I Give Myself 3 Tests Each Workday to Gauge My Symptoms
As a neuromyelitis optica (NMO) patient, sometimes I am under the impression that I am at a disadvantage compared with my healthy co-workers. Some of the daily routines that they complete effortlessly are a struggle for me. For this reason, at the end of my workday, I often feel as if I have passed a series of tests that are required for me to have a productive day.
During my workday, I give myself three tests due to my disability, which causes blurry vision, difficulty walking, and problems standing for long periods.
I’m a medical interpreter and independent contractor, which requires driving to different medical facilities. Most of the time, I take the highway, where I must pass my first test of the day, which is driving safely. When weather conditions become severe in the winter, I focus on the road 200%, because objects can look blurry because of the rain and the snow.
Also, like everyone else, I must deal with what I call the “Jeepers Creepers,” a reference to the movie of the same name. In the film, a giant truck terrorizes the main characters while they are driving. I call those drivers who get too close to my bumper “Jeepers Creepers.”
I take my second test when I arrive at the hospital where I’m working that day. I often must walk a little to get to the unit I’ve been assigned to. Some of these hospitals are psychiatric hospitals, which means a staff member must accompany me from the entrance to where I need to go.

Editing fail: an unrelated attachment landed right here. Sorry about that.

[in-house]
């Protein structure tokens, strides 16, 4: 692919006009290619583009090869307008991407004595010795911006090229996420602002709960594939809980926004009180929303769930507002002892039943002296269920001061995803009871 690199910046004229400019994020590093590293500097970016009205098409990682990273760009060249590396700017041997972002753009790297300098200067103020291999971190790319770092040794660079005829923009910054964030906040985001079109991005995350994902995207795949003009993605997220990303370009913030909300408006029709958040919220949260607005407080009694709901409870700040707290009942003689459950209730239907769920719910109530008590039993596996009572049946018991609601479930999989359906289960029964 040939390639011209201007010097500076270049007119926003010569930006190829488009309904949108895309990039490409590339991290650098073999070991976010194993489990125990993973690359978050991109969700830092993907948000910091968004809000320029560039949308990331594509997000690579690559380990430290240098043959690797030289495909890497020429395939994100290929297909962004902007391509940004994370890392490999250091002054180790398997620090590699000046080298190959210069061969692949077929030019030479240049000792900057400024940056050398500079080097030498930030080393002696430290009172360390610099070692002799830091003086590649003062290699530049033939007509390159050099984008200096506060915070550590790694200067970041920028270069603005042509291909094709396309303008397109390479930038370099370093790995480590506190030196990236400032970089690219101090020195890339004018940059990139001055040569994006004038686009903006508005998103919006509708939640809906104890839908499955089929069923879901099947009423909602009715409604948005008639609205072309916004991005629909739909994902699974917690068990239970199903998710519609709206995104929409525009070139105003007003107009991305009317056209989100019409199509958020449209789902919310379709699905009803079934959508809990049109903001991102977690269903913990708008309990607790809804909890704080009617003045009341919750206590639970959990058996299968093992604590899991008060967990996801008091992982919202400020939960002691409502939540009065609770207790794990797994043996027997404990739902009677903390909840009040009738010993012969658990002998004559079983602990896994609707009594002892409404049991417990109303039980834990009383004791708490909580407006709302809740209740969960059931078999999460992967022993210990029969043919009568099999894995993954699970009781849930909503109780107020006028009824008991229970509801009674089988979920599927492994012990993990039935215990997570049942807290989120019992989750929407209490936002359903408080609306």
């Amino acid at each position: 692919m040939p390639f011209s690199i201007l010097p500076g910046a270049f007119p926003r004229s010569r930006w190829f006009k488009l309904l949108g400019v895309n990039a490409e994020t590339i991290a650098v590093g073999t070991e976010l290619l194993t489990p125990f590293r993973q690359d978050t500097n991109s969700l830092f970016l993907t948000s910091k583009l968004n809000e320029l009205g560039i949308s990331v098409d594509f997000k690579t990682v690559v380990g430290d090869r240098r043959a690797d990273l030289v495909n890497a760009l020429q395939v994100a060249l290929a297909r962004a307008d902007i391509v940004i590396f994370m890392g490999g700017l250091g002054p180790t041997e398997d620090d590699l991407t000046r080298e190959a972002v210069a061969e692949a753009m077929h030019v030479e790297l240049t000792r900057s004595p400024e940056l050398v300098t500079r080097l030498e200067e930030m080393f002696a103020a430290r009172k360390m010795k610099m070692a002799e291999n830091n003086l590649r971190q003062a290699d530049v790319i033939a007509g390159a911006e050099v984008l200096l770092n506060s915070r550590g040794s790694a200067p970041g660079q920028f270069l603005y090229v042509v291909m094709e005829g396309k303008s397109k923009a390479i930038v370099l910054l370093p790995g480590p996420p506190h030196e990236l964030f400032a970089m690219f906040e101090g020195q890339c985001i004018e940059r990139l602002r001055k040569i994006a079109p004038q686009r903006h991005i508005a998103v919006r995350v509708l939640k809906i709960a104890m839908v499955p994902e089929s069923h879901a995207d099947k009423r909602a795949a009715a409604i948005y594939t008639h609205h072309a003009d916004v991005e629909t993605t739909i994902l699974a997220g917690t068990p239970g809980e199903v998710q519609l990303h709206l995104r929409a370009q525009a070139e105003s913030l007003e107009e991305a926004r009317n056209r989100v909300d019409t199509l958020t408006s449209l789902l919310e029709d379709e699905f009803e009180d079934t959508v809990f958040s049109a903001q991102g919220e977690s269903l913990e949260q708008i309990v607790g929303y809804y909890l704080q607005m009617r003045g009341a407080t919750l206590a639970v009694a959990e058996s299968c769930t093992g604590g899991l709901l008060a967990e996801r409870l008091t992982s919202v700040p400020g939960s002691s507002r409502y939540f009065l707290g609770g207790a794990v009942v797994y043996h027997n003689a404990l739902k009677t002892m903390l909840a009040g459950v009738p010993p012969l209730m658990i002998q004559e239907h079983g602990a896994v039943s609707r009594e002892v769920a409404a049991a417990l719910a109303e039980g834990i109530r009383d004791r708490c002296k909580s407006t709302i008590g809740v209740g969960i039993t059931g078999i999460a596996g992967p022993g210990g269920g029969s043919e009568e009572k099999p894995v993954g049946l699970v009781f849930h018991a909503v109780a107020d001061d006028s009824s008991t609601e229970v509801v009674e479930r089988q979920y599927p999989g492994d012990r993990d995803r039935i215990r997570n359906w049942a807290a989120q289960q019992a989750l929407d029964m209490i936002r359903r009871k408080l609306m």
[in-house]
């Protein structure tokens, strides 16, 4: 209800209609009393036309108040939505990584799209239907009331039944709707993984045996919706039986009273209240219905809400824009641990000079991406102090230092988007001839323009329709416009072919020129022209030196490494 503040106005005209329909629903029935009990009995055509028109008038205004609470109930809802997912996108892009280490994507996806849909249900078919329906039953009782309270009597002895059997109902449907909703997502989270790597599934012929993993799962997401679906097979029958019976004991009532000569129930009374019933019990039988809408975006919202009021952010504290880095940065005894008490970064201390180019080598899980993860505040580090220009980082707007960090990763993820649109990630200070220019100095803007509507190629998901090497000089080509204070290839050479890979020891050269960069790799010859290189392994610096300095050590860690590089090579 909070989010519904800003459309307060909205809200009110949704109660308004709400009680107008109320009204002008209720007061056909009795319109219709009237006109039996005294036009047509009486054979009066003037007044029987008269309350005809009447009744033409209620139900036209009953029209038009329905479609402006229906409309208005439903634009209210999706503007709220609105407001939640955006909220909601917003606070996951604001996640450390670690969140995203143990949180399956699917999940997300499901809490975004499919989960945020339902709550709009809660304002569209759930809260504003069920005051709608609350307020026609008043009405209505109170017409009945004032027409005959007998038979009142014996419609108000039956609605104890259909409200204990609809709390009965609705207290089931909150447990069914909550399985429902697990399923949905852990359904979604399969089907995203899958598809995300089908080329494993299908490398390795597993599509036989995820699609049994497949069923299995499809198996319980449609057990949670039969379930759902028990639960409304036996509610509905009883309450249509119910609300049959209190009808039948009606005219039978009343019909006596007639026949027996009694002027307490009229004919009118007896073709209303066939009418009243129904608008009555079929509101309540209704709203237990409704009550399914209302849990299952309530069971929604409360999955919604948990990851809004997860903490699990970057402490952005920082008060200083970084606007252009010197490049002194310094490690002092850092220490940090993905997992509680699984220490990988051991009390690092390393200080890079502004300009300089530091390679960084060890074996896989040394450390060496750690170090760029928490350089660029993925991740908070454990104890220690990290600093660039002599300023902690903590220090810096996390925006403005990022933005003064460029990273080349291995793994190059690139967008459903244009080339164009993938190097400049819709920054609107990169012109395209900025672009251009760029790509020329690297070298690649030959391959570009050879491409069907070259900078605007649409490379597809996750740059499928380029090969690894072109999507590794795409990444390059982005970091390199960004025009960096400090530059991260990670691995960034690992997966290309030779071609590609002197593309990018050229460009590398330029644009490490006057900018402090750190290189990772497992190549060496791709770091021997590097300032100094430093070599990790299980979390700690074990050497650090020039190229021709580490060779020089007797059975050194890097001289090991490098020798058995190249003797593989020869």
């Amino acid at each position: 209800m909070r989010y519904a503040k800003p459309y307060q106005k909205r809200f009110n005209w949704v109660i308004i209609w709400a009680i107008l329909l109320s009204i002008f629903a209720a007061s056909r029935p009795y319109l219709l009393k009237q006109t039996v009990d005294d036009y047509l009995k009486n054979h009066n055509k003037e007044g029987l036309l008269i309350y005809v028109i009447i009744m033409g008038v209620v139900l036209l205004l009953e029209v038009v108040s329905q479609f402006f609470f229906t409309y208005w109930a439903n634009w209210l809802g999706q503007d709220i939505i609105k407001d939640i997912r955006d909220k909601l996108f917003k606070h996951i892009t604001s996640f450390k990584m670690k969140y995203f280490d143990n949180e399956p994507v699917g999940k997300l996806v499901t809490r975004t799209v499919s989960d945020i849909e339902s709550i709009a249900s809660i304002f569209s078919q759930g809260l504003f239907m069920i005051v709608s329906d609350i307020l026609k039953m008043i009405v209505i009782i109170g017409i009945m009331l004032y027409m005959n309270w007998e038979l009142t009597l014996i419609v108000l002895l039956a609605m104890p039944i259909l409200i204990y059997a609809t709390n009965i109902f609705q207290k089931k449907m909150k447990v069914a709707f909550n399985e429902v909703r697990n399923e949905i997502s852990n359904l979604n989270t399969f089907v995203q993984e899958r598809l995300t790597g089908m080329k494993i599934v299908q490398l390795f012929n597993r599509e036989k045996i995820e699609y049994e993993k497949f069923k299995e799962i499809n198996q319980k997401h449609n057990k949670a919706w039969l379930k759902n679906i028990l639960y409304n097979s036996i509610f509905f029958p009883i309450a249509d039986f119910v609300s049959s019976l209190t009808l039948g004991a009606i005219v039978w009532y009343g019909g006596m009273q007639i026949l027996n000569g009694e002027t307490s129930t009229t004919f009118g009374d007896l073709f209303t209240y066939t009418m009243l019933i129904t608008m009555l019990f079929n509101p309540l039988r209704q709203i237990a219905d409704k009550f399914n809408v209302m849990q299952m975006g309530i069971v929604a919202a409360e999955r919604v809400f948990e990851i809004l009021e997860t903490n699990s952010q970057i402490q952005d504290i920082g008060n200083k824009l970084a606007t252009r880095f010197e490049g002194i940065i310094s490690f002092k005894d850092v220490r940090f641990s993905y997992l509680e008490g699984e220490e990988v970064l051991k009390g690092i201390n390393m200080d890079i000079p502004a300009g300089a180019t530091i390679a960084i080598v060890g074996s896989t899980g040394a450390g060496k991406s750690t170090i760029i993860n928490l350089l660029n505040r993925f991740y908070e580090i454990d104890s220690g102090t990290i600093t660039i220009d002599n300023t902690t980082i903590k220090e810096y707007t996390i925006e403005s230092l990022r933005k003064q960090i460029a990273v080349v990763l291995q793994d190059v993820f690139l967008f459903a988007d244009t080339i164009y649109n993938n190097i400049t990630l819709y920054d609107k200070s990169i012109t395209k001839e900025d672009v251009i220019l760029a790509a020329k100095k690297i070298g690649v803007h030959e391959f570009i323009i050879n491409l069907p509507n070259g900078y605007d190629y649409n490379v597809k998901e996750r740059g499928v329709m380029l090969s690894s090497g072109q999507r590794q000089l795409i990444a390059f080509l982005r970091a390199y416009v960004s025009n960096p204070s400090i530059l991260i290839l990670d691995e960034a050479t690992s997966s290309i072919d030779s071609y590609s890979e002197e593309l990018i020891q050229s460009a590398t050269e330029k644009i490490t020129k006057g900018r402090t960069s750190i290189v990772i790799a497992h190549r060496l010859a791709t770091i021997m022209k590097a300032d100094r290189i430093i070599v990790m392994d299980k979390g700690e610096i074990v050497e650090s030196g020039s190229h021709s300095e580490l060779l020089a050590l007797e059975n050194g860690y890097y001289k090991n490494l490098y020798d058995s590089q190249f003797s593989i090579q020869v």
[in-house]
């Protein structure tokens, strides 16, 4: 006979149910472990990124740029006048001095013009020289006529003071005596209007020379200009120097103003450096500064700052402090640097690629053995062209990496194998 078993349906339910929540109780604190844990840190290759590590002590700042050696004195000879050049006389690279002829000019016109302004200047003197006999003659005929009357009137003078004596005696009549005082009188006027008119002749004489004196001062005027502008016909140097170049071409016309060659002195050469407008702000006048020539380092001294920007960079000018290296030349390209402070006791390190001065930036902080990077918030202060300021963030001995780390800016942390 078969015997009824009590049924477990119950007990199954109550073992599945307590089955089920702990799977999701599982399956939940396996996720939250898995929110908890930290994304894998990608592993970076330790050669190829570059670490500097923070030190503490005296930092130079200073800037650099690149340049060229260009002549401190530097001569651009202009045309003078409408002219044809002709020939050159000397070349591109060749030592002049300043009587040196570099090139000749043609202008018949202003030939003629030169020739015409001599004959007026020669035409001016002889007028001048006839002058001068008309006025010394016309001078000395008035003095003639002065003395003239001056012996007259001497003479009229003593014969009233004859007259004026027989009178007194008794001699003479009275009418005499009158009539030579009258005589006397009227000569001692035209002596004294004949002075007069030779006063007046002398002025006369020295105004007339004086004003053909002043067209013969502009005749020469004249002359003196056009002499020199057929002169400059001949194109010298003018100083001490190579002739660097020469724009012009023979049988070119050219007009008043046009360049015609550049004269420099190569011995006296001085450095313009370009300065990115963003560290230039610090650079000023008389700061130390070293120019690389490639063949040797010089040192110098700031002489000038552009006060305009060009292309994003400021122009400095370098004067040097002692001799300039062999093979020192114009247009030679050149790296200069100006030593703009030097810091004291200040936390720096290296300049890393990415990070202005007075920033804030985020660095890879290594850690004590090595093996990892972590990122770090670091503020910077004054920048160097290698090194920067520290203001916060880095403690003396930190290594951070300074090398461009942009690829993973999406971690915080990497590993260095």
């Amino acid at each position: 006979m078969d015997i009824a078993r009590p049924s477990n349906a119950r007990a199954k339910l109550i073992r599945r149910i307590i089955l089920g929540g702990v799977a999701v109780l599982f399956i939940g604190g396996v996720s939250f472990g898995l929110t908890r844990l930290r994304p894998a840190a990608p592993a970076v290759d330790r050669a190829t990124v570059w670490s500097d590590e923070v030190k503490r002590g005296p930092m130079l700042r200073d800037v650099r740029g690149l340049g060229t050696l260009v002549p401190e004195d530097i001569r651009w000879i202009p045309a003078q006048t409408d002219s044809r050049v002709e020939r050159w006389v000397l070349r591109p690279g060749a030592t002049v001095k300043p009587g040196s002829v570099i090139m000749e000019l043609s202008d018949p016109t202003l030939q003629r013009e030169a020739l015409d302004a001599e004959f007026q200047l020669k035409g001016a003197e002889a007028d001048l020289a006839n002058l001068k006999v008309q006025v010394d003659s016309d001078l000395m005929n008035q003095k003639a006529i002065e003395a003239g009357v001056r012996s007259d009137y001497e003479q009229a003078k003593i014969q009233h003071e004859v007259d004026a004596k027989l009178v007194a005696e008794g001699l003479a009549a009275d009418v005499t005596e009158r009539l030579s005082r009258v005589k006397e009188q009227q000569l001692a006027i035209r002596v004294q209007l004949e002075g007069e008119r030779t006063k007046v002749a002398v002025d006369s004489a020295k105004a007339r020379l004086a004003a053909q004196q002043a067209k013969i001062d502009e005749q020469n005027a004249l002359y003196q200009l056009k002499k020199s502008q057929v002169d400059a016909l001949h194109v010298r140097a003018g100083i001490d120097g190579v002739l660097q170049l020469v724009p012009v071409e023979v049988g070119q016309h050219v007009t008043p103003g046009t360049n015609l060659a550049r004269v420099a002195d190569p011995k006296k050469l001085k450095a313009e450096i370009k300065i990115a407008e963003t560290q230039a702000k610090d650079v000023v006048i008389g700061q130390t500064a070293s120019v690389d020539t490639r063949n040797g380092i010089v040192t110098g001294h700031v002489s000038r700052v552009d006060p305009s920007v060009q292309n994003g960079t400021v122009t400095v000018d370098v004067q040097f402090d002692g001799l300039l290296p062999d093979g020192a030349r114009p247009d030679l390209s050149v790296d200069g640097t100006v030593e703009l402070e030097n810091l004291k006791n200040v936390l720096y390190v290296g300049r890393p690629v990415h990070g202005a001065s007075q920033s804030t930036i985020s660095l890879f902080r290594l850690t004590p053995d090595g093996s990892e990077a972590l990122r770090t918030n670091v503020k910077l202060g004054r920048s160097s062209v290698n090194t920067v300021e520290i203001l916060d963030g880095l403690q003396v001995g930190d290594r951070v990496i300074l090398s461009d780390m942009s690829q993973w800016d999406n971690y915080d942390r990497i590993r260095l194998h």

I’ll follow them, but I can’t walk as fast as they do. They’ll occasionally look back at me and wonder why I’m not in a hurry like they are. They might even think I’m lazy. I walk more slowly than they do because my latest relapses made it hard for me to walk. Additionally, the lights in the hallway blind me, which doesn’t help, either.
My third test of the day is when my assignment involves a patient who requires surgery with local anesthesia. In those cases, I accompany them to the operating room. While some of these assignments are short procedures, they can also be long, and I won’t know when they’ll finish.
For example, I accompanied a patient in the OR who was having a cesarean-section. The anesthesiologist offered me a stool to sit on during the procedure, but I declined. The patient was visibly nervous and asked me to hold her hand. I couldn’t have held her hand if I had used the stool, as I would be in the way.
I didn’t regret my choice, because the baby’s birth was a magical moment, and I was glad to be there. However, after a while, I couldn’t feel my legs and my back. I was on my feet for a long time, which felt like I had received an epidural like her!
Some workdays feel tremendously long for me. However, the rewards of helping someone that day help me forget my disabilities. Those types of experiences make me feel alive.
Note: Neuromyelitis News is strictly a news and information website about the disease. It does not provide medical advice, diagnosis, or treatment. This content is not intended to be a substitute for professional medical advice, diagnosis, or treatment. Always seek the advice of your physician or other qualified health provider with any questions you may have regarding a medical condition. Never disregard professional medical advice or delay in seeking it because of something you have read on this website. The opinions expressed in this column are not those of Neuromyelitis News or its parent company, BioNews, and are intended to spark discussion about issues pertaining to neuromyelitis optica spectrum disorder.